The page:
Killers of the Flower Moon: The Osage Murders and the Birth of the FBI
by David Grann
Nikki’s Rating: 10 out of 10
Summary: Living a life of luxury during the 1920s, the Osage Nation in Oklahoma were the envy of many and this envy took a deadly turn. Members of the Osage tribe began dying under suspicious circumstances and anyone who investigated were murdered as well. With the rising death toll, the newly put together FBI gets involved and exposes a large conspiracy that will haunt the Osage for generations to come.
10 Kingly Things about David Grann’s “Killers of the Flower Moon”
(May Contain Spoilers)
“Killers of the Flower Moon” was an absolute eye-opener, I’ve never even heard about the Osage Nation and definitely not about their murders. This novel was a wealth of knowledge about the Osage Indians, the Osage murders, and also the beginnings of the FBI. It is a testament of the atrocities we can do to fellow human beings due to prejudices and believing they are less-than.
2. Osage Indians
David Grann showed the utmost respect when talking about the Osage Tribe and their people throughout “Killers of the Flower Moon.” Grann gave background and described some practices of the Osage people but he did not attempt to be an expert and he did not make stereotypes. He did not portray them as ignorant savages who need pity nor did he portray them as nature protecting shaman who should be revered.
3. White Power
Ultimately, the “Killers of the Flower Moon” is a story of how whites took advantage and even killed many members of the Osage Tribe during the 1920s for their money. And they got away with it because of prejudices and discrimination against Native Americans. Many of the whites in the county including judges, policemen, and doctors were complacent, no one cared about the rich Indians and there was an overall attitude that these crimes were okay because they were benefiting white people.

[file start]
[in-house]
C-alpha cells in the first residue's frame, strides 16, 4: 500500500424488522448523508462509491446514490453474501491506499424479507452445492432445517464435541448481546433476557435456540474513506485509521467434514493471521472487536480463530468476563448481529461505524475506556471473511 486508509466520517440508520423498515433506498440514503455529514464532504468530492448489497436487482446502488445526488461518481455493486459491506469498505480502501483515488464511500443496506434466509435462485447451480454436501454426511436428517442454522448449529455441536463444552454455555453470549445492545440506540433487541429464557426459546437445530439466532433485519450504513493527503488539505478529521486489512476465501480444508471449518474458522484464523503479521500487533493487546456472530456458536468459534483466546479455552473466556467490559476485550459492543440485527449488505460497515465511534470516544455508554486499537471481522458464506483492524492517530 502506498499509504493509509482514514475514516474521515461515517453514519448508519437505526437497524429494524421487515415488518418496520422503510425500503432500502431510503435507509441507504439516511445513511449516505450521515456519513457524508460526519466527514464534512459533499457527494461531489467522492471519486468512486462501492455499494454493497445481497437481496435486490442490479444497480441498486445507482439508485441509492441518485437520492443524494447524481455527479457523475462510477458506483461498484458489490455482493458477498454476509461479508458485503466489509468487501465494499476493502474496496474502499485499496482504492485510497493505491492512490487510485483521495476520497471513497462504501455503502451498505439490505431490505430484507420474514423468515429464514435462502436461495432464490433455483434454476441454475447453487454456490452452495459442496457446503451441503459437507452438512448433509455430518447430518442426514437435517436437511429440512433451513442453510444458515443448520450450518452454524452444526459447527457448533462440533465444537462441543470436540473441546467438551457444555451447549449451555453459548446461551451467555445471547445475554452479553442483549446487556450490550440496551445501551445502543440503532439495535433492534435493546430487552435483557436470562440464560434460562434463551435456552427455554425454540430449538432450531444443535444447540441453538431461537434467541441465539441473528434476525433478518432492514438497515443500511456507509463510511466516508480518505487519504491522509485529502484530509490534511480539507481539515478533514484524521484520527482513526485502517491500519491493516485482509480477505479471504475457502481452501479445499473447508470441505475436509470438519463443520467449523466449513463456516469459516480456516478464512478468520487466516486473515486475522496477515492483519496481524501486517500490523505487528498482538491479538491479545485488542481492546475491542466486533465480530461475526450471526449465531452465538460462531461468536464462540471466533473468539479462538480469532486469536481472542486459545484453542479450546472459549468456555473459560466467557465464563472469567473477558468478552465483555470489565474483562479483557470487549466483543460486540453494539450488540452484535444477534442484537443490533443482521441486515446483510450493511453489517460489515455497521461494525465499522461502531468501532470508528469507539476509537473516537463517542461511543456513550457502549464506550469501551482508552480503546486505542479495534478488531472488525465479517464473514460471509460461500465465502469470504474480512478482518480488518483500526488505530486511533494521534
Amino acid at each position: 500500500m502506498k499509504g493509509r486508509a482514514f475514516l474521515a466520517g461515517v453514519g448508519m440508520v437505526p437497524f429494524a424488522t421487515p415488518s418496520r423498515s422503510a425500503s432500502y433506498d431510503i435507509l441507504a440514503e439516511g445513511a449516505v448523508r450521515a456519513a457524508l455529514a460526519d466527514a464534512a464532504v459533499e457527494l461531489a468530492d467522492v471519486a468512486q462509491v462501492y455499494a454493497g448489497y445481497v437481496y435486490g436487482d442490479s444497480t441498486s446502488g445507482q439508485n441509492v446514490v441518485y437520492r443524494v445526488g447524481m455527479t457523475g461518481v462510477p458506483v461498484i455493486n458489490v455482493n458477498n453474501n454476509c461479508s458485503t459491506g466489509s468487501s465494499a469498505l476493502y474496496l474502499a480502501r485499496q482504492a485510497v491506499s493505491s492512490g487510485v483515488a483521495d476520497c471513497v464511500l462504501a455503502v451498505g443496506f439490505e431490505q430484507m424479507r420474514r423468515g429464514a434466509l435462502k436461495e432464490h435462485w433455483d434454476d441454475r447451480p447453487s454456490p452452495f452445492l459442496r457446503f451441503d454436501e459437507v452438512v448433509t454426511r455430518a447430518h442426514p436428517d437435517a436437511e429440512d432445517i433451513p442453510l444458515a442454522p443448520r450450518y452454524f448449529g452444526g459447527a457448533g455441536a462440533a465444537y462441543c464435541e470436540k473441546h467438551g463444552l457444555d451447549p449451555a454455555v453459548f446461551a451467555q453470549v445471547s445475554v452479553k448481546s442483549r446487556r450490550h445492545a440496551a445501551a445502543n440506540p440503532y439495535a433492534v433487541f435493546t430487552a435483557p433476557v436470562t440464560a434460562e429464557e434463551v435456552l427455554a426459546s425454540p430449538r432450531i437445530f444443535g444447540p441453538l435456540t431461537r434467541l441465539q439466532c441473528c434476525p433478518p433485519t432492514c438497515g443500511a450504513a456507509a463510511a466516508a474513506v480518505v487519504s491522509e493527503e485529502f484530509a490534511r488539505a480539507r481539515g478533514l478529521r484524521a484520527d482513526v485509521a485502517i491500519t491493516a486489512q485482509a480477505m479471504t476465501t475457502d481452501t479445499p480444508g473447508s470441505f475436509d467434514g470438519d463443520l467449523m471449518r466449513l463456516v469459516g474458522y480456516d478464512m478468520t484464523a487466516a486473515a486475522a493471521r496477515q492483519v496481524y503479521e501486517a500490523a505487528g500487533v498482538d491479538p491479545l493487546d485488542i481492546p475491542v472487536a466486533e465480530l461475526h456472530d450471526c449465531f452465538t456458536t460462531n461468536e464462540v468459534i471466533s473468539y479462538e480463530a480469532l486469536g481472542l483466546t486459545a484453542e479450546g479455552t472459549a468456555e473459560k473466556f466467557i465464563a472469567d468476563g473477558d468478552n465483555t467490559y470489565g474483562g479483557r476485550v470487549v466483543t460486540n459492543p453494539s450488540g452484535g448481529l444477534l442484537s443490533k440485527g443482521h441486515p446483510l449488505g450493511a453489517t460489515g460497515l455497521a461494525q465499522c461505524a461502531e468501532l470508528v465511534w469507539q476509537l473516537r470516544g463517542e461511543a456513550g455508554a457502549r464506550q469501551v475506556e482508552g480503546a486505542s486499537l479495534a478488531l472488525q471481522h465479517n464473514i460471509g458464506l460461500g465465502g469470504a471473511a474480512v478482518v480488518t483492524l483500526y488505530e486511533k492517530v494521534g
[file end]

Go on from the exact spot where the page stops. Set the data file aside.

4. Good Whites
On the flip side, David Grann makes sure to show that not all whites in Osage County were involved with the conspiracy. There were some white men who honestly tried to solve the Osage murders and found themselves killed as well. And then there was Comstock, an affluent white citizen of Osage County who openly and willing assisted investigators.
5. New Information
One of the most important things that came out with David Grann’s investigation into the Osage Murders was that there were more killings than just what the FBI investigated and pressed charges for. Through Grann’s research he found that hundreds of Osage Indians had died at a much higher rate than normal and that all of them had money being overseen by whites. Grann uncovered a conspiracy that went farther than what was once believed and the victims will never have justice.
While incredibly heavy with dates, facts, and overall information, “Killers of the Flower Moon” does not read like a history textbook. Instead Grann does an exceptional job of uncovering the facts, people, and places in a story-telling way and he keeps his readers engaged with great pacing, beautiful descriptives, and a layer by layer reveal of the conspiracy and its key players.
Another exceptional writing skill that Grann displays is that of contexts. Grann makes sure to explain customs or norms that were different during that time period. He also includes background on numerous characters allowing readers to better understand their motives, values, and choices. And Grann also includes reminders of who people are in relation to events. This was incredibly helpful and allowed for easy understanding without having to flip back in the book or to look something up.
Even though the events of the Osage murders occurred during the 1920s, Grann visited Osage County and interviewed relatives of those who were directly involved. This is so powerful because of generational trauma and the fact that so many of the murders did not get investigated. Grann looks at the repercussions on a people who have been abused and neglected by the government and justice system that was meant to protect them.
Throughout “Killers of the Flower Moon” are pictures. Pictures of people, sometimes places but pictures to help remind you that these are not fictional characters. The tragedies that happened in Osage County during the 1920s were real. “Killers of the Flower Moon” isn’t a fictional mystery novel and the pictures help provide context but also to drive that fact home.
There was extensive research done for the “Killers of the Flower Moon” and Grann has both an Archival and Unpublished Sources and Selected Bibliography included at the end. It is proof that Grann did his work and provides credibility to all information presented in “Killers of the Flower.” It is hard to realize that this tragic tale is not fiction but rather a true tale of horror that many people lived through.
What are your favorite things about “Killers of the Flower Moon”?